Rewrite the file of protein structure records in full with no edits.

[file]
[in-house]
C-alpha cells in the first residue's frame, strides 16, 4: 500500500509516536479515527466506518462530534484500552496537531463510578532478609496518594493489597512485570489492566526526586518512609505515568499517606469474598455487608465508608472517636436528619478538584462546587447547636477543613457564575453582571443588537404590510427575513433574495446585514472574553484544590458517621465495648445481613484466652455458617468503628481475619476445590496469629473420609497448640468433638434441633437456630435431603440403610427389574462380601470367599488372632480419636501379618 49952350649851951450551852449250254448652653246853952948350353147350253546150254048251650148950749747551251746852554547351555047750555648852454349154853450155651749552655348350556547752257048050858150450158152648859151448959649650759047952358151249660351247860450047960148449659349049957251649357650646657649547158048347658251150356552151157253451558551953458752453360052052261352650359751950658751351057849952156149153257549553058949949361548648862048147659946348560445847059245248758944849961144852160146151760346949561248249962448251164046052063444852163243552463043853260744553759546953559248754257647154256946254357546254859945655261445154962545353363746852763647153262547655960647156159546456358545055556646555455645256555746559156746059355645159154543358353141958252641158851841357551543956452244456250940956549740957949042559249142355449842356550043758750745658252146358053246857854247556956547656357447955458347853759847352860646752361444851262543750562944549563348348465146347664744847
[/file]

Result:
[in-house]
C-alpha cells in the first residue's frame, strides 16, 4: 500500500509516536479515527466506518462530534484500552496537531463510578532478609496518594493489597512485570489492566526526586518512609505515568499517606469474598455487608465508608472517636436528619478538584462546587447547636477543613457564575453582571443588537404590510427575513433574495446585514472574553484544590458517621465495648445481613484466652455458617468503628481475619476445590496469629473420609497448640468433638434441633437456630435431603440403610427389574462380601470367599488372632480419636501379618 49952350649851951450551852449250254448652653246853952948350353147350253546150254048251650148950749747551251746852554547351555047750555648852454349154853450155651749552655348350556547752257048050858150450158152648859151448959649650759047952358151249660351247860450047960148449659349049957251649357650646657649547158048347658251150356552151157253451558551953458752453360052052261352650359751950658751351057849952156149153257549553058949949361548648862048147659946348560445847059245248758944849961144852160146151760346949561248249962448251164046052063444852163243552463043853260744553759546953559248754257647154256946254357546254859945655261445154962545353363746852763647153262547655960647156159546456358545055556646555455645256555746559156746059355645159154543358353141958252641158851841357551543956452244456250940956549740957949042559249142355449842356550043758750745658252146358053246857854247556956547656357447955458347853759847352860646752361444851262543750562944549563348348465146347664744847